Pain and Suffering Damages in Minnesota
Created by FindLaw's team of legal writers and editors | Last reviewed March 13, 2019
Minnesotans may be known for their memorable accents, the Miracle on Ice, and a pretty awesome State Fair, but if you were seriously injured in the Land of 10,000 Lakes, you will soon associate Minnesota with complicated damages caps and mystifying minimums. The information contained here is meant to give you a brief overview of Minnesota's laws regarding pain and suffering damages.
The table and accompanying explanations below outline important aspects of pain and suffering damages in Minnesota.
Statute of Limitations
Limits on Damages
When Can I Recover Pain and Suffering Damages?
Are There Any Limits?
Yes. Minnesota has both minimum threshold which you must exceed before you may file a lawsuit to recover pain and suffering damages and, in certain cases, maximum amounts which the Court may award for pain and suffering.
"50% Bar Rule"
Minnesota uses a form of modified comparative negligence known as the "50% Bar Rule". As the name implies, injured parties who are 50% or more at fault for their own injuries are barred from recovering any damages.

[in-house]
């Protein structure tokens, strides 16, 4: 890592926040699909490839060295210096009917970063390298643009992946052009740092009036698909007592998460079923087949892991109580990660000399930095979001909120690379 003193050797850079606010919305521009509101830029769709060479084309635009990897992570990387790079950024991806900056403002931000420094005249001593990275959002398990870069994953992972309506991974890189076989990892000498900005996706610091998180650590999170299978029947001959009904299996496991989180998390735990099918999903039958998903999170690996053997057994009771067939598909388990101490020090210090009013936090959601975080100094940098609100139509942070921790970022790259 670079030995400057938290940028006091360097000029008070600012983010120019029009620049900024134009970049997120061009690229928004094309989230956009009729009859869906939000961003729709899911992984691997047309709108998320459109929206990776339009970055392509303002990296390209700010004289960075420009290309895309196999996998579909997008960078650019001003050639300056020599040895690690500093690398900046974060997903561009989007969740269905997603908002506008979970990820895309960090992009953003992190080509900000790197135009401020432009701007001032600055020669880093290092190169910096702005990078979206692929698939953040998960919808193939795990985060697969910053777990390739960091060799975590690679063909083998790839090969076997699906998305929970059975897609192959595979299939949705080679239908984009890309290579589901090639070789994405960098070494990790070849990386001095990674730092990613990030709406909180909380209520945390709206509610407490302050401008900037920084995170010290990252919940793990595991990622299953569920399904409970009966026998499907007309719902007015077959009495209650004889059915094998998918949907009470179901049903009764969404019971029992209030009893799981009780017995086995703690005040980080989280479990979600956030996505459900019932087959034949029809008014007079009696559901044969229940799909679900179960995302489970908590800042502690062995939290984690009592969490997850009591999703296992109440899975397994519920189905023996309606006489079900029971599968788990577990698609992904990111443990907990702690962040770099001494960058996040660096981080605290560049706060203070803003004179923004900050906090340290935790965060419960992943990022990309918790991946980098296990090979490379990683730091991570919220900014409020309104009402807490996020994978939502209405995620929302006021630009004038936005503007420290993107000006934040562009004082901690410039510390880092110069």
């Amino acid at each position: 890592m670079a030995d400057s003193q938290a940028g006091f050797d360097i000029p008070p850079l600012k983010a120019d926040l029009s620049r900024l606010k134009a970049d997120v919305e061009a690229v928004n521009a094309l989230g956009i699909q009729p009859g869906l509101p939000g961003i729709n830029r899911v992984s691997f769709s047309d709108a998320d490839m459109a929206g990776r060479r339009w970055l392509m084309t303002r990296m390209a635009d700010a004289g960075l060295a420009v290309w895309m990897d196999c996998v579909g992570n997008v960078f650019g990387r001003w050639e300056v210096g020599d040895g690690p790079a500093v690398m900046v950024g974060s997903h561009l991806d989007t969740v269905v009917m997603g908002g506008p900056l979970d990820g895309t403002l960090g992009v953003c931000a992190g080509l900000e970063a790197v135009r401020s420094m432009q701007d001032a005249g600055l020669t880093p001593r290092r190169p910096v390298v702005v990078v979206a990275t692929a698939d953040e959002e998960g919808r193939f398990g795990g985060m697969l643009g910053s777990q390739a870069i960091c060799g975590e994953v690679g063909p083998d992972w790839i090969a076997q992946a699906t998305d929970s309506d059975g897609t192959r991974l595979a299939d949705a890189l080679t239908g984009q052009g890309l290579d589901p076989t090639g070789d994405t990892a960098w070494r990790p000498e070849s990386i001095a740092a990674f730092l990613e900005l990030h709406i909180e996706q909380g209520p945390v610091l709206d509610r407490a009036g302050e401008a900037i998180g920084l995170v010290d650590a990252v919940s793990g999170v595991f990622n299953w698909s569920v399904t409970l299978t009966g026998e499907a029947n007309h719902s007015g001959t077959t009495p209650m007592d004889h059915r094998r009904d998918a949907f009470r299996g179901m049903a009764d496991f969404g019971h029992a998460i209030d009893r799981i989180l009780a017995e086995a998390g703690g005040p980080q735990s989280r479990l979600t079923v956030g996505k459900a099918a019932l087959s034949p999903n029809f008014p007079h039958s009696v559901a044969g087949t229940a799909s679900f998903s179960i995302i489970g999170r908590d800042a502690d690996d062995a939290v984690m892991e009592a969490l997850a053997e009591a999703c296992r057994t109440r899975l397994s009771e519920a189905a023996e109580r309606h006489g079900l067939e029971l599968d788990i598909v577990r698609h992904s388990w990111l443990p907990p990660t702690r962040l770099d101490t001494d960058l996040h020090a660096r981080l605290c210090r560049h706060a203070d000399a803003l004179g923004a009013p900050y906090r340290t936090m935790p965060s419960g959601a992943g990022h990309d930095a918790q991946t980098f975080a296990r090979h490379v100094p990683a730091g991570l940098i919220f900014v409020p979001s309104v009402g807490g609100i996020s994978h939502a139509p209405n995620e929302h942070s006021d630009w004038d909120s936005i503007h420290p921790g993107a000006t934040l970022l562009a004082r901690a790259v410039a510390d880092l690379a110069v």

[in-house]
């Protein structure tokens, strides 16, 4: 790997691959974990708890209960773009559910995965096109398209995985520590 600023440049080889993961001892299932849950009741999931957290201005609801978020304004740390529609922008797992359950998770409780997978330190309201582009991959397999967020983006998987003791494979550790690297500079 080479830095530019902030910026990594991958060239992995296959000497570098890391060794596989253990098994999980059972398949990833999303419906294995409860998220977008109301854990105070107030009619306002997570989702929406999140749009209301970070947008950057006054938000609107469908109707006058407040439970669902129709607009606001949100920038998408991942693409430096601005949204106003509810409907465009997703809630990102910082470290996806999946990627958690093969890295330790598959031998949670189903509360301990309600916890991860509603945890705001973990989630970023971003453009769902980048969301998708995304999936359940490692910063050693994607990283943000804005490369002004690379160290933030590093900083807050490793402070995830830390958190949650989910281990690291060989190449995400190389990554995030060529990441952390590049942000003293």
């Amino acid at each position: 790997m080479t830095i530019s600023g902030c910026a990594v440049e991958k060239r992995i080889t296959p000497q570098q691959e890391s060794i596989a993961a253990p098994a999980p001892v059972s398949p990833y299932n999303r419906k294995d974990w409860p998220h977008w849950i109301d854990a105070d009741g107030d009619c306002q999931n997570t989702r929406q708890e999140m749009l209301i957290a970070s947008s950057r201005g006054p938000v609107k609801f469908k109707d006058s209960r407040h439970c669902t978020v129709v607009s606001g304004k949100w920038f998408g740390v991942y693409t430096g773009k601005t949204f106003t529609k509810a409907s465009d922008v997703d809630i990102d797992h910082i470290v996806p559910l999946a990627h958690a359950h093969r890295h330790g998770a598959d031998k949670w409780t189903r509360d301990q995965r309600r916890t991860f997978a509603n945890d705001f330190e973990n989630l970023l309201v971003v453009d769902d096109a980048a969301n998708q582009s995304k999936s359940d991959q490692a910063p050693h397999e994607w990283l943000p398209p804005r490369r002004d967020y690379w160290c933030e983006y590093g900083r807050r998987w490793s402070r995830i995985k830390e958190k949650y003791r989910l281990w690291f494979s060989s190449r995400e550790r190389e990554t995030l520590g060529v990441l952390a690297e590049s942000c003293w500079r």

Patient or Inmate Limitation
If you or a loved one was injured or if a loved one died while under the care of a state institution (such as a state-owned mental hospital), a veterans' hospital, or a state prison, if you bring your claim under Minn. Stat. §3.738, you will be unable to recover pain and suffering damages.
Minnesota's deadlines, also known as statutes of limitations, require that you file a lawsuit for personal injury claims within two years of the date of injury. For property damage, you must file a claim within six years. For car accident claims within the no fault limits, you should file within six months of the accident, but the deadline is not strict the way that the other deadlines are.
Learn More About Pain and Suffering Damages in Minnesota: Speak to an Attorney
If you suffered injuries in an accident and suddenly Caribou Coffee is no longer comforting, or if the winter left you wounded and wailing after a store owner failed to warn you about an icy walkway, it's a good idea to speak with a local personal injury attorney to discuss what happened and find out your legal options.
You Don’t Have To Solve This on Your Own – Get a Lawyer’s Help
Meeting with a lawyer can help you understand your options and how to best protect your rights. Visit our attorney directory to find a lawyer near you who can help.
Next Steps: Search for a Local Attorney
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